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masonry walls 2

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As a follow up or clarification to my question about overturning in CMU
walls, I have yet to find any mention specifically of overturning in masonry
piers or shear walls in the Florida Building Code. There is mention of
overturning or uplift in a structure or a portion of a structure, and that
the FS=1.5, which is why I am using the 2/3 DL reduction. I am unfortunately
not privvy to the direction of the UBC, however we have a copy of the 97 UBC
and I use it as a reference.

As a clarification, I was wondering if in overturning and subsequently in
the jamb analysis, do you use the full load over the entire wall when
computing the DL resisting moment? Also, when calculating axial compressive
stress in the jambs, can I just use the tributary area directly over that
jamb to calculate the DL? Then, when you have that, do you combine the worse
case T/C jamb stress from shear wall moments with direct flexural stress? I
know this is overconservative, but it takes care of the case where there is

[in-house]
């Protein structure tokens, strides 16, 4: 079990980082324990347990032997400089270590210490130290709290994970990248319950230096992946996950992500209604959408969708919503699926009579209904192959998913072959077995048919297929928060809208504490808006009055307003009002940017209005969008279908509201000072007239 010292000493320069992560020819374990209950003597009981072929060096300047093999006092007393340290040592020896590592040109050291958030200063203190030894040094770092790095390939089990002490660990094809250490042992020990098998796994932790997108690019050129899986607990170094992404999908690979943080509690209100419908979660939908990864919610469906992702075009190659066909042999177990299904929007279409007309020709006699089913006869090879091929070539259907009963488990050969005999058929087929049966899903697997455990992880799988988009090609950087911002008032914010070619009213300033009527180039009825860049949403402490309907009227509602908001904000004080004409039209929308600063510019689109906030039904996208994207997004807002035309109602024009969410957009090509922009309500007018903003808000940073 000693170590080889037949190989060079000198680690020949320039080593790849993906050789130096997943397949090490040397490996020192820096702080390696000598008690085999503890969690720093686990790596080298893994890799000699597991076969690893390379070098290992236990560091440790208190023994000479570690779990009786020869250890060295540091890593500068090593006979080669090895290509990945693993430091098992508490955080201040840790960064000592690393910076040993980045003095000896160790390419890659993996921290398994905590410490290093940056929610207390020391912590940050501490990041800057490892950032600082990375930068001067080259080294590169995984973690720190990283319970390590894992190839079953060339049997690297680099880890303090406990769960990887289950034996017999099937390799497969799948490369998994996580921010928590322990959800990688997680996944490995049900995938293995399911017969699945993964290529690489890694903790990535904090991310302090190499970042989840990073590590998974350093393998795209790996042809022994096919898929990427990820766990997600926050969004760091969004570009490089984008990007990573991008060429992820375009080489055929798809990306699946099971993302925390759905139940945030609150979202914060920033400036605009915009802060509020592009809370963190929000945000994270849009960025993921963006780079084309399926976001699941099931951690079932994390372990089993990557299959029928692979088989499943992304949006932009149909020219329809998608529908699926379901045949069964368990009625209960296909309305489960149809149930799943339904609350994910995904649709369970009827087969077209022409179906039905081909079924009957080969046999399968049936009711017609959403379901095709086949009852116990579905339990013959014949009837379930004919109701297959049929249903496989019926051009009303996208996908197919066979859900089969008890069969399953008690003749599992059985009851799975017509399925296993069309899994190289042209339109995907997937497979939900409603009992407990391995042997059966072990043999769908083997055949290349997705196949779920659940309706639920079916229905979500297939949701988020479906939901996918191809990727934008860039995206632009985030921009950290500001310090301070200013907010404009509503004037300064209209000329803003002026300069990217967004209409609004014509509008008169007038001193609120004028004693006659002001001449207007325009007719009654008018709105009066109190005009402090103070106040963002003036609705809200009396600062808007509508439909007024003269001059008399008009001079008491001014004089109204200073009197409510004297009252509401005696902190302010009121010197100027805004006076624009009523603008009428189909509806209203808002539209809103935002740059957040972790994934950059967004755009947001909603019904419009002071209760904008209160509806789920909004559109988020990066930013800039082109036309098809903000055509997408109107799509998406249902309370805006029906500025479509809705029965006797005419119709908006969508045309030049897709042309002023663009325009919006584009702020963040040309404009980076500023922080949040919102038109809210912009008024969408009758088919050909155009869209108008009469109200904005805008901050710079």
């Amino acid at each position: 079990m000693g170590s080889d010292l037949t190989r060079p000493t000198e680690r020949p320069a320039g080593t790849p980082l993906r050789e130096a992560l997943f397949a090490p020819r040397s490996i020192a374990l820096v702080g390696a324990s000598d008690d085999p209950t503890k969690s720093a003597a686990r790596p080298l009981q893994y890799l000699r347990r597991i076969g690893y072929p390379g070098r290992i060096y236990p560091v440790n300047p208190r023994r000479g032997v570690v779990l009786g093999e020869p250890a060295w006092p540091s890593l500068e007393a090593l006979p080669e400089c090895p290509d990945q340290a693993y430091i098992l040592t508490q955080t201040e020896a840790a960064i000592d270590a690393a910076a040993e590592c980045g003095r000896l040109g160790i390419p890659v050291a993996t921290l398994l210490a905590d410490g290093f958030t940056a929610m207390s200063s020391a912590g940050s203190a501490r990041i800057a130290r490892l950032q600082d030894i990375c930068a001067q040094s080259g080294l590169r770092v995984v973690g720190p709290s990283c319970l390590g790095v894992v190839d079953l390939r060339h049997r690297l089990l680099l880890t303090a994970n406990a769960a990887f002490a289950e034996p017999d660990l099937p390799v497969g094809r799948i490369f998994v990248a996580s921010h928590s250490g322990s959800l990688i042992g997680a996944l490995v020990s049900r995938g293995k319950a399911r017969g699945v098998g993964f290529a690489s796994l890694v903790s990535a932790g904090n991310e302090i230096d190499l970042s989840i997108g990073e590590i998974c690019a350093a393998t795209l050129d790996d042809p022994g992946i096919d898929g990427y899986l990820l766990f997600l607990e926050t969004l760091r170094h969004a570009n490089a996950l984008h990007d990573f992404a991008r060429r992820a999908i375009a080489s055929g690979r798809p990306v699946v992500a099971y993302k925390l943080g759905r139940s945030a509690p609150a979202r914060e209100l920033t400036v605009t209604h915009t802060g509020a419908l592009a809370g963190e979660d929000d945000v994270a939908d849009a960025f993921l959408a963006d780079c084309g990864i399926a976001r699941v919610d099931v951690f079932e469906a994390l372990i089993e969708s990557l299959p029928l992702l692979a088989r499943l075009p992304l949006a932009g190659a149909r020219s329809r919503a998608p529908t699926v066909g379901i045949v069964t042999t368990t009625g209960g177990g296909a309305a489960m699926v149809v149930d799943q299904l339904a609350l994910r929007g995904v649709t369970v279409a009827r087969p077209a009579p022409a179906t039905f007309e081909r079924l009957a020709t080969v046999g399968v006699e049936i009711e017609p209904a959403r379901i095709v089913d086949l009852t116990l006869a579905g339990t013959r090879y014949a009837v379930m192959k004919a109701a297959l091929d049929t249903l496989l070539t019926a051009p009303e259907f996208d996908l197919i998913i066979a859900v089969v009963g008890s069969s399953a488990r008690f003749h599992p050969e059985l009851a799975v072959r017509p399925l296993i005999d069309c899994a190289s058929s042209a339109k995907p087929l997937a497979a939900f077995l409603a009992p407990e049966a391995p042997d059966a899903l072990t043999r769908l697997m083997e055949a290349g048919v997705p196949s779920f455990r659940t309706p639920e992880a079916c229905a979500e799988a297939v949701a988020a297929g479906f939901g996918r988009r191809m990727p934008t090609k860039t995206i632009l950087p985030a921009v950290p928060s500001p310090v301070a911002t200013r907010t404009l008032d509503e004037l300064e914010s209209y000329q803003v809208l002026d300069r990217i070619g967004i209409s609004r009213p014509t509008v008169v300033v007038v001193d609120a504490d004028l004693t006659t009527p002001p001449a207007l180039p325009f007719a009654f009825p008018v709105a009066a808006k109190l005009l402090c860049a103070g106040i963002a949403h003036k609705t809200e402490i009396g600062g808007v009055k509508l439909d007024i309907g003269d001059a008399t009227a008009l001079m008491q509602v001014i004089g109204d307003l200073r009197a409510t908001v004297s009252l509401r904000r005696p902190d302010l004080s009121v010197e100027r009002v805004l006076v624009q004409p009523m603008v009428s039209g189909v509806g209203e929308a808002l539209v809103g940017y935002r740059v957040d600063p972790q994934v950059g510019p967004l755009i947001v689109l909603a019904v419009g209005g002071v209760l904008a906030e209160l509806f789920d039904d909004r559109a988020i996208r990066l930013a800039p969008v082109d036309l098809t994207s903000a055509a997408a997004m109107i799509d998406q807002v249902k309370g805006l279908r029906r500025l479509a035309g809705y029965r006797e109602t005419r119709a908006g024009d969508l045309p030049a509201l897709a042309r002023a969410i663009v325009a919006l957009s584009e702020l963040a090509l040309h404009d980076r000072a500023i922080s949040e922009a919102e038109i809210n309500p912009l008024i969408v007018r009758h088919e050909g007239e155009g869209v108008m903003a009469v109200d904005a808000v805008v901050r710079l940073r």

"quarterly" wind loading, or wind loading at a 45 degree angle to the
building where there will be both lateral load and shear load on a wall.

Finally, in Florida they call us engineers "EI"s who passed the FE or the
exam formerly known as the EIT. Now this equally ambiguous or somewhat
demeaning term is "Engineer Intern". Now I have been doing this full time
for four years and will take the PE in October, I don't feel much like an
intern. I don't generally make copies and get coffee, unless it is my
coffee. But I did not like "Engineer in Training" too much either, because
this makes it sound like you get out of high school and become an apprentice
to an Engineer like a carpenter or something, and just learn it on the job
(and I have much respect for carpenters, just an analogy). Maybe engineers
need cool names like other professions, like in medicine- Resident Engineer,
I am doing my four year residency. I don't know why we can't just be
engineers then after we get our experience and pass the test, we are
Professional Engineers.... Well, this is the way I generally explain it to
non-engineers. Guess I won't care in about a year, if everything goes right.
Much like once you turn 21 you could care less that before that you were
"able to go to war but cannot buy a beer". I digress....

Thanks in advance for your masonry help.

Andrew Kester, Engineer Intern (doh!)
Longwood, FL




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